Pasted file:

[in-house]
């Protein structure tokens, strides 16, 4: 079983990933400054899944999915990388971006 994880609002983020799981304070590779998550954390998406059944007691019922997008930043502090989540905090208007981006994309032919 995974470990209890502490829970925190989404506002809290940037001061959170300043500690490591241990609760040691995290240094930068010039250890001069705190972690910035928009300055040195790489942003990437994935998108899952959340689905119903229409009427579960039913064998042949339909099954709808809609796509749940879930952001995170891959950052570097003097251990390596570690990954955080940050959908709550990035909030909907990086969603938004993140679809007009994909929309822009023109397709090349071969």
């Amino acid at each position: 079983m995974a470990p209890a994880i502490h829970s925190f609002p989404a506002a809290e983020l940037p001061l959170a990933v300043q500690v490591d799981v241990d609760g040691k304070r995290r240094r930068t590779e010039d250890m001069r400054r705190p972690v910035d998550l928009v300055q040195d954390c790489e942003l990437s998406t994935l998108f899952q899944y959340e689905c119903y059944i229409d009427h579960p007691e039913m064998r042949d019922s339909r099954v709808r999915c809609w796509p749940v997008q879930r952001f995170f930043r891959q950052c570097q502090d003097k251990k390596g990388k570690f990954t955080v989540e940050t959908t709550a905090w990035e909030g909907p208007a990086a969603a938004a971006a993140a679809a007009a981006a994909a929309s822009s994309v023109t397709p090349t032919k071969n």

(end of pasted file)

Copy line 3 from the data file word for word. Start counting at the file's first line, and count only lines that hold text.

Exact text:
């Amino acid at each position: 079983m995974a470990p209890a994880i502490h829970s925190f609002p989404a506002a809290e983020l940037p001061l959170a990933v300043q500690v490591d799981v241990d609760g040691k304070r995290r240094r930068t590779e010039d250890m001069r400054r705190p972690v910035d998550l928009v300055q040195d954390c790489e942003l990437s998406t994935l998108f899952q899944y959340e689905c119903y059944i229409d009427h579960p007691e039913m064998r042949d019922s339909r099954v709808r999915c809609w796509p749940v997008q879930r952001f995170f930043r891959q950052c570097q502090d003097k251990k390596g990388k570690f990954t955080v989540e940050t959908t709550a905090w990035e909030g909907p208007a990086a969603a938004a971006a993140a679809a007009a981006a994909a929309s822009s994309v023109t397709p090349t032919k071969n």